The revised PRC Counter-Espionage law – what has really changed?
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On April 26, 2023, China’s legislature approved revisions to the Counter-Espionage Law of the People’s Republic of China (PRC Counter-Espionage Law). A draft version of the law had been released for public comment in December 2022. This alert highlights the significant changes to the law.
The law redesign can be viewed as an aspect of the current administration’s focus on national security and concerns over the flow of data across China’s borders. China has indicated an emphasis on building a more comprehensive legal system for national security with perhaps broader ramifications for legal reform and efforts at greater transparency in national security legal developments. In terms of the legislative history of the revisions to the PRC Counter-Espionage Law, legislative planning for revisions to the law were disclosed in China’s 2022 version of the Legislative Work Plan of the Standing Committee of the National People’s Congress (NPCSC Legislative Plan) (approved in December 2021 and publicly released in or about May 2022). The proposal for revising the law appeared in section 3 of the plan as a preparatory legislative item. Proposed revisions to the law were not suggested in either the 2021 or the 2020 NPCSC Legislative Plans, but that is not particularly unusual in legislative planning in China.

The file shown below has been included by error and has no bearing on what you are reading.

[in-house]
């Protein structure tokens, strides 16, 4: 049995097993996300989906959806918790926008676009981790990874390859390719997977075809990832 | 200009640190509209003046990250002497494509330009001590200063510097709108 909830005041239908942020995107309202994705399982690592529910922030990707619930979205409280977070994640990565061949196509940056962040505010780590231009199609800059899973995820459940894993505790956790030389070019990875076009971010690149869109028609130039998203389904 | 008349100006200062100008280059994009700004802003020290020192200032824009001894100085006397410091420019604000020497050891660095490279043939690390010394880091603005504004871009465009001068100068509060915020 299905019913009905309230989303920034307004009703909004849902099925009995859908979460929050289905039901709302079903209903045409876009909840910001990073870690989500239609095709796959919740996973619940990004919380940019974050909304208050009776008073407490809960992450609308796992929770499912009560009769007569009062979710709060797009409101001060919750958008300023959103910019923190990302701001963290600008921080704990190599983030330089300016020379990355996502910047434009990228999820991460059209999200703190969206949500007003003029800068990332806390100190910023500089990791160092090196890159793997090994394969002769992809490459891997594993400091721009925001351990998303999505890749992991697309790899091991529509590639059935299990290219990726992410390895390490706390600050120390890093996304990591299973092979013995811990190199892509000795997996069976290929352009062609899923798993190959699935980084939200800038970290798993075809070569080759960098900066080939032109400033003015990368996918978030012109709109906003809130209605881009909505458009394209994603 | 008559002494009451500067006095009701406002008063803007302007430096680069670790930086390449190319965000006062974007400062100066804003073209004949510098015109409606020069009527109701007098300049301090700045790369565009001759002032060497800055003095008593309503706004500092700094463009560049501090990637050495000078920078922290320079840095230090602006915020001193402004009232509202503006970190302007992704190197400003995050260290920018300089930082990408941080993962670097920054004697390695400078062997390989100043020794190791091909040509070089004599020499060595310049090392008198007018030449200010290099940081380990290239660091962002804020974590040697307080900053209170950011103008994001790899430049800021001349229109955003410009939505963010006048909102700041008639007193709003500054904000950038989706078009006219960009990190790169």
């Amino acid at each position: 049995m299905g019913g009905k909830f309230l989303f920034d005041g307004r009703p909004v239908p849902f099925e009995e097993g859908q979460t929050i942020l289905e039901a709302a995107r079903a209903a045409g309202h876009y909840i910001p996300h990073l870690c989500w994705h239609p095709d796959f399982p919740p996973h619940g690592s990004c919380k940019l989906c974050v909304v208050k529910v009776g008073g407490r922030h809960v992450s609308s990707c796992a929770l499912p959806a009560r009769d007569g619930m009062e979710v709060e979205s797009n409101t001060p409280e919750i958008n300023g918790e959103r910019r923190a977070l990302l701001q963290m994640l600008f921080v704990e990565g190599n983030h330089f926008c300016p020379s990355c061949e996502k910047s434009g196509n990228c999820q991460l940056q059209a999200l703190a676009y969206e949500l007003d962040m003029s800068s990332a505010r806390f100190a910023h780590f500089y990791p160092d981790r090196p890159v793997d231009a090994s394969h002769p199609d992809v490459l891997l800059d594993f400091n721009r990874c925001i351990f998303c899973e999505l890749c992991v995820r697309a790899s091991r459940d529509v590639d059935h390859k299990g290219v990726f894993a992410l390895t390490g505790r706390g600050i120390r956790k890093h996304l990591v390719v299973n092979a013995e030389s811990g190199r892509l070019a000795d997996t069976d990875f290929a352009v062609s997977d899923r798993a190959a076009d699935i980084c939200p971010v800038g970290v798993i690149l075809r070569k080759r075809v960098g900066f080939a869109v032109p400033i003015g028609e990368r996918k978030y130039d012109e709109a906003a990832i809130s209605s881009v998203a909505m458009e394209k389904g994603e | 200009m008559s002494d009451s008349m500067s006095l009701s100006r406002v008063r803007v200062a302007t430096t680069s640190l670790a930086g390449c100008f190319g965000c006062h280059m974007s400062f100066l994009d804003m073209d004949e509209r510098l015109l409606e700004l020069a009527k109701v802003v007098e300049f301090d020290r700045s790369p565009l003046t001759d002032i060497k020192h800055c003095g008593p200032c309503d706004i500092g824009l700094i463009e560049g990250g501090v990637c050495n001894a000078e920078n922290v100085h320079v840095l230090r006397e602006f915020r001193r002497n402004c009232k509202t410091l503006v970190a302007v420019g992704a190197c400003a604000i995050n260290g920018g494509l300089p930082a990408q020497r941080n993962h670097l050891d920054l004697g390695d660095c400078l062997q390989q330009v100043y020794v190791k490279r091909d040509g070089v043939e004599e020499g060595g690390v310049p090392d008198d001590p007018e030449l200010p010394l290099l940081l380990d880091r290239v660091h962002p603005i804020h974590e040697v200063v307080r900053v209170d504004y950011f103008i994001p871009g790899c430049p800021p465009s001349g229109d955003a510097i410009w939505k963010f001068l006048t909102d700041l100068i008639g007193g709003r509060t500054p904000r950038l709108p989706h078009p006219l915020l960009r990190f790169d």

Official commentary suggest that at some point in 2021/2022, revisions to this law became a Central Government policy and legislative priority and the first draft of the revision was publicly released in December 2022. In the 2023 NPCSC Legislative Plan (approved in December 2022, amended in April 2023, and released in or about May 2023), revisions to the PRC Counter-Espionage Law were slotted for further reading by the legislators in April 2023. The revised law was adopted and promulgated on April 26.
The revised law is set to become effective on July 1, 2023. The law:
- Brings under one heading various disparate counter-espionage rules that have been enacted since the first counter-espionage law in 2014.
- Provides express penalties, including fines and cancellation of business licenses, for foreign-invested and other domestic companies engaged in non-criminal espionage.
- Expands the scope of espionage activities to include cyber-intrusion.
- Cautions that the provision to parties abroad of unmarked items that concern national security or interests in various forms is illegal.
- Provides more detail on the investigative powers of state security organs, but with additional balancing language to suggest some legal restraints on those powers.
For a deeper dive into the weeds on the changes to the new law, please see below.